The most likely pattern for the future is that China will first mass-produce in its home market, and then export its new technologies to neighboring developing-country markets in Southeast Asia, the Middle East, and other countries that do not have technologies to call their own.

"Chinese products and standards will start at the low end, but will steadily improve to eventually compete in every country and market segment around the world," said Lee. Like Clarence Kwan, Lee said technology vendors who fail to anticipate this long-term trend will find themselves at significant disadvantage.

So what lies ahead? Will China's standards, with the great mass of the Chinese market behind them, grow so overwhelming that they begin to influence the development and use of technologies worldwide?

"No one knows," said Lee. "But China is too important to be ignored." Therefore Lee suggests that global technology companies must formulate a China-centric strategy, the central theme of which should be "collaboration and partnership with standard setters".

In that context, Siemens' decision to partner with Datang - a Chinese telecom company - jointly to develop the TD-SCDMA technology is a good example. Experts say Siemens took a risk by sharing its technology, but gained the first-mover advantage in the world's largest telecommunications market in return. And taking that cue, now even Japanese telecom companies have started partnering with Chinese companies to develop fourth-generation (4G) mobile-phone technology.

According to Lee, the other elements of the China strategy should be competing selectively, focusing on areas where standards are harder to mandate; specific innovation for the Chinese market; and entering those segments of the Chinese markets where standards have yet to take root, to establish early control.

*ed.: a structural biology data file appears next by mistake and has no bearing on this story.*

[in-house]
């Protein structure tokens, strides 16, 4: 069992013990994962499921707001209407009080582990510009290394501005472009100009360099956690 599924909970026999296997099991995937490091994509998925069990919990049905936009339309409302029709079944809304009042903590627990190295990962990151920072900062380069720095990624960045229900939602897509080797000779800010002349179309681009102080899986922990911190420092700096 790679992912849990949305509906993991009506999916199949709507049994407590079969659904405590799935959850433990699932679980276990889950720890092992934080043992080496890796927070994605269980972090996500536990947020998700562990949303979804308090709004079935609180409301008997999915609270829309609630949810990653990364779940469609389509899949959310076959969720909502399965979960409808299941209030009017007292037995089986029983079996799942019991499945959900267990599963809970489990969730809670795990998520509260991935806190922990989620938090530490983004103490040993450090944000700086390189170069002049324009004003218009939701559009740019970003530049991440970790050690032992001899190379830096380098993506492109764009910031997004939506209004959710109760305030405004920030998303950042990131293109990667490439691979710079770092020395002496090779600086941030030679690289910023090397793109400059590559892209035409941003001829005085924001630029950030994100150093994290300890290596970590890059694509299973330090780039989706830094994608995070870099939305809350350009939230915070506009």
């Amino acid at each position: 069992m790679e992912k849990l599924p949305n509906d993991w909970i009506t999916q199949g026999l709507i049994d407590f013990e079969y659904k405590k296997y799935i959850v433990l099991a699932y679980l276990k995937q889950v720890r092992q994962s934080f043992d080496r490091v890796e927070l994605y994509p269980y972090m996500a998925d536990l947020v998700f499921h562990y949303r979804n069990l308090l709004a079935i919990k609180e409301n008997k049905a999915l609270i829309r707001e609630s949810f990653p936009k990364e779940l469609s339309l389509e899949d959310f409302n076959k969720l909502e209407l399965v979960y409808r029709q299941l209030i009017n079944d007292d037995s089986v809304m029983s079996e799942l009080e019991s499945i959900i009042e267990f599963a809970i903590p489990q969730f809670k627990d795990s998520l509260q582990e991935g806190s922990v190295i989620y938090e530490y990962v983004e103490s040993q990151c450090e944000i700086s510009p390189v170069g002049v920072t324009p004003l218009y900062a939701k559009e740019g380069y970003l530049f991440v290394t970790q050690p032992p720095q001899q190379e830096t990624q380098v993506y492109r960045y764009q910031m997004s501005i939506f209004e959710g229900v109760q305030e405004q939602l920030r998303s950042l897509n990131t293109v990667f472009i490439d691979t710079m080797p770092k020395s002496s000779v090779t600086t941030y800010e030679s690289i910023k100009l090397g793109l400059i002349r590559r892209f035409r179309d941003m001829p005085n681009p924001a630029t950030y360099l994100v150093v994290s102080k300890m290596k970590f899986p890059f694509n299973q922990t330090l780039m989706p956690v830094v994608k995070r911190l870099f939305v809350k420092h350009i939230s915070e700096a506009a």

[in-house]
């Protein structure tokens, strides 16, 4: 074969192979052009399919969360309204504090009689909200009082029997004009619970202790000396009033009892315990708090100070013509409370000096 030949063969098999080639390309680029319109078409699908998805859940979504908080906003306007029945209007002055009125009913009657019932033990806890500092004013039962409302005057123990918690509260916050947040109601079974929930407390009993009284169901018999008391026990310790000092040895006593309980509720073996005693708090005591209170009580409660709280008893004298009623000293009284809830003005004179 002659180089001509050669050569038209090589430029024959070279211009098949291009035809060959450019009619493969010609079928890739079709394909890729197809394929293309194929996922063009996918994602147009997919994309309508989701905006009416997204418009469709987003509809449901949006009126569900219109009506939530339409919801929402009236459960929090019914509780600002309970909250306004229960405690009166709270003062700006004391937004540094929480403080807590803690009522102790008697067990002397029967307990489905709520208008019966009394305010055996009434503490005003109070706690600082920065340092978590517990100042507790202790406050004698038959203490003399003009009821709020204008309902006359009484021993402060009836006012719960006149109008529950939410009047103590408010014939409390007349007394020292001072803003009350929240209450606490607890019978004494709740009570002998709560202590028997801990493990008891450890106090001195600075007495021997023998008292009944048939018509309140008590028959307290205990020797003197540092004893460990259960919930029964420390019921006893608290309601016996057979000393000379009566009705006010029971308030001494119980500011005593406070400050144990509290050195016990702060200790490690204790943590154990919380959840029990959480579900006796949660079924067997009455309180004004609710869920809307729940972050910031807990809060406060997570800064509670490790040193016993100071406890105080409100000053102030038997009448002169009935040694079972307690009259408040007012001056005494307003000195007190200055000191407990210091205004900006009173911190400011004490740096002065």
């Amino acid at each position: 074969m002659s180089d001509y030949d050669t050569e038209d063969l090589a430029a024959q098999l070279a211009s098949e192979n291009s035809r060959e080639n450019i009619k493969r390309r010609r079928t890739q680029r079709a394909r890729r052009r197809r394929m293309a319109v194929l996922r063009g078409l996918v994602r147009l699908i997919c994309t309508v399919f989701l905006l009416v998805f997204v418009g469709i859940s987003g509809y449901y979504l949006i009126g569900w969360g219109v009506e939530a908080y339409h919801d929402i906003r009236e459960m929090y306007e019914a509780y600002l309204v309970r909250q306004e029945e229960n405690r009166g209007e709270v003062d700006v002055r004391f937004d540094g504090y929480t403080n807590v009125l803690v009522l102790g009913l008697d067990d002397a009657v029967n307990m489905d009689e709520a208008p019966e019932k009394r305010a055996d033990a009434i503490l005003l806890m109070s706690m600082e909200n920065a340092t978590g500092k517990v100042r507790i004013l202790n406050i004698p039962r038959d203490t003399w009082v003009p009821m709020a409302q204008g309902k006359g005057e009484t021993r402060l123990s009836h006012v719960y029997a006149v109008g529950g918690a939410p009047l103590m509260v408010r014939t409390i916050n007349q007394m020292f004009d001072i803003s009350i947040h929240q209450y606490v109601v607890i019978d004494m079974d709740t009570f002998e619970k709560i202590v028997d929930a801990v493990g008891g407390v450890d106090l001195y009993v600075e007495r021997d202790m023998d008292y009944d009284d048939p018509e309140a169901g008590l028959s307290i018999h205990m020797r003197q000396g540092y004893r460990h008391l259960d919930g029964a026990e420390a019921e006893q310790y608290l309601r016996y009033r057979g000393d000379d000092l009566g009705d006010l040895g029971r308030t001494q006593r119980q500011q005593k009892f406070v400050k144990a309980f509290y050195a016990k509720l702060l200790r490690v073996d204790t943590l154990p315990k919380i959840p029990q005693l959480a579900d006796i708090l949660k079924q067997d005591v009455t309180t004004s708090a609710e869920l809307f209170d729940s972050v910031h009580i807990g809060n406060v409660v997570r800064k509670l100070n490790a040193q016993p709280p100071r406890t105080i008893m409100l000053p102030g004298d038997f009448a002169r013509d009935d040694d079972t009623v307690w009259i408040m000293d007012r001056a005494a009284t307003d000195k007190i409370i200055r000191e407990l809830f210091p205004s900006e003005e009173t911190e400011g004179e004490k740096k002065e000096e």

"Companies that do not follow these rules may find themselves locked out of the world's largest growing market or worse, unable to compete in a global marketplace increasingly defined by standards that originate in China," Paul Lee warned.

Chinese standards initiatives at a glance


International standard

Proposed or adopted Chinese standard


Digital television (DTV)

Advanced Television Systems Committee (ATSC);High Definition Television (HDTV);Standard Definition Television (SDTV);Digital Video Broadcasting-Cable (DVBC)

Digital Multimedia Broadcasting-Terrestrial (DMBT); and Advanced Digital Television Broadcast-Terrestrial (ADTBT)

Though the ATSC has been seen primarily as the American standard setter for DTV, many countries have adopted the standards set by the group. DVBC is the European standard, which China has chosen to adopt until its proposed standards are ready for deployment.

Mobile telephony

Wideband Code Division Multiple Access (WCDMA - European); Code Division Multiple Access 2000 (CDMA-2000 - US)

Time Division-Synchronous Code Division Multiple Access (TD-SCDMA)